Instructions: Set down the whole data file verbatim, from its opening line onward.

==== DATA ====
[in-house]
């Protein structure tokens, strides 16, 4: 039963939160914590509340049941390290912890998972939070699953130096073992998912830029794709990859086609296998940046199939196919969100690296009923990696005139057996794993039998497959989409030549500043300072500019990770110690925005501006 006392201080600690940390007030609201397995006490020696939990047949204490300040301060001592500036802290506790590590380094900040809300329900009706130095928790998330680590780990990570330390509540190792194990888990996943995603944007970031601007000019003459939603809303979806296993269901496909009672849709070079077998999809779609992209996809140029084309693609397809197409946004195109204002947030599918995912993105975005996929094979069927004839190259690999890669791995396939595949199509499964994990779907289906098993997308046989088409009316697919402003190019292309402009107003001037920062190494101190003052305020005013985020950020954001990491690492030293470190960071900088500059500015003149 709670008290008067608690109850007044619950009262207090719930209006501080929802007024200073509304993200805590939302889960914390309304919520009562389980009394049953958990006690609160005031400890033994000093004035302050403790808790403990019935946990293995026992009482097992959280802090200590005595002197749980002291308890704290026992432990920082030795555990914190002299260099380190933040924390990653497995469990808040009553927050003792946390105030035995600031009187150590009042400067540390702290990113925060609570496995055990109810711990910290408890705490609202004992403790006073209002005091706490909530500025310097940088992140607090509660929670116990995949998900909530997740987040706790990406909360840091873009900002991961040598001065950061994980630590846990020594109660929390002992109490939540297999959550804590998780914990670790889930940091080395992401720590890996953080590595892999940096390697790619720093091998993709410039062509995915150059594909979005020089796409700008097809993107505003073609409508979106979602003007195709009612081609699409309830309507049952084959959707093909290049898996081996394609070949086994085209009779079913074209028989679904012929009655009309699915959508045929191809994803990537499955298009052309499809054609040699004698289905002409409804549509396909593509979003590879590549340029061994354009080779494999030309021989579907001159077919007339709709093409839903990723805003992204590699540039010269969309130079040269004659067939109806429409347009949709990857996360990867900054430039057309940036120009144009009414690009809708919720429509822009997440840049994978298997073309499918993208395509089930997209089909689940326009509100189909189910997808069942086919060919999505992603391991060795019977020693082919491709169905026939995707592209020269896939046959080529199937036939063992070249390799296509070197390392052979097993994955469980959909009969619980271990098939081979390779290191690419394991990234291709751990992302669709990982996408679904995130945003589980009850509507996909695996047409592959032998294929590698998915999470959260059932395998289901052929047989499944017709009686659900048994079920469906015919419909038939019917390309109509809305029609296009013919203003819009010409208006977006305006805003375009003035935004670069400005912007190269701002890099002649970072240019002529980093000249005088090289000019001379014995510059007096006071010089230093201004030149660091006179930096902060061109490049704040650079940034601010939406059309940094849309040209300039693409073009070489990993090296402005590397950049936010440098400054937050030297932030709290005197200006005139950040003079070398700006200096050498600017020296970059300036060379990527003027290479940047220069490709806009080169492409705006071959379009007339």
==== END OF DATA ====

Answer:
[in-house]
């Protein structure tokens, strides 16, 4: 039963939160914590509340049941390290912890998972939070699953130096073992998912830029794709990859086609296998940046199939196919969100690296009923990696005139057996794993039998497959989409030549500043300072500019990770110690925005501006 006392201080600690940390007030609201397995006490020696939990047949204490300040301060001592500036802290506790590590380094900040809300329900009706130095928790998330680590780990990570330390509540190792194990888990996943995603944007970031601007000019003459939603809303979806296993269901496909009672849709070079077998999809779609992209996809140029084309693609397809197409946004195109204002947030599918995912993105975005996929094979069927004839190259690999890669791995396939595949199509499964994990779907289906098993997308046989088409009316697919402003190019292309402009107003001037920062190494101190003052305020005013985020950020954001990491690492030293470190960071900088500059500015003149 709670008290008067608690109850007044619950009262207090719930209006501080929802007024200073509304993200805590939302889960914390309304919520009562389980009394049953958990006690609160005031400890033994000093004035302050403790808790403990019935946990293995026992009482097992959280802090200590005595002197749980002291308890704290026992432990920082030795555990914190002299260099380190933040924390990653497995469990808040009553927050003792946390105030035995600031009187150590009042400067540390702290990113925060609570496995055990109810711990910290408890705490609202004992403790006073209002005091706490909530500025310097940088992140607090509660929670116990995949998900909530997740987040706790990406909360840091873009900002991961040598001065950061994980630590846990020594109660929390002992109490939540297999959550804590998780914990670790889930940091080395992401720590890996953080590595892999940096390697790619720093091998993709410039062509995915150059594909979005020089796409700008097809993107505003073609409508979106979602003007195709009612081609699409309830309507049952084959959707093909290049898996081996394609070949086994085209009779079913074209028989679904012929009655009309699915959508045929191809994803990537499955298009052309499809054609040699004698289905002409409804549509396909593509979003590879590549340029061994354009080779494999030309021989579907001159077919007339709709093409839903990723805003992204590699540039010269969309130079040269004659067939109806429409347009949709990857996360990867900054430039057309940036120009144009009414690009809708919720429509822009997440840049994978298997073309499918993208395509089930997209089909689940326009509100189909189910997808069942086919060919999505992603391991060795019977020693082919491709169905026939995707592209020269896939046959080529199937036939063992070249390799296509070197390392052979097993994955469980959909009969619980271990098939081979390779290191690419394991990234291709751990992302669709990982996408679904995130945003589980009850509507996909695996047409592959032998294929590698998915999470959260059932395998289901052929047989499944017709009686659900048994079920469906015919419909038939019917390309109509809305029609296009013919203003819009010409208006977006305006805003375009003035935004670069400005912007190269701002890099002649970072240019002529980093000249005088090289000019001379014995510059007096006071010089230093201004030149660091006179930096902060061109490049704040650079940034601010939406059309940094849309040209300039693409073009070489990993090296402005590397950049936010440098400054937050030297932030709290005197200006005139950040003079070398700006200096050498600017020296970059300036060379990527003027290479940047220069490709806009080169492409705006071959379009007339």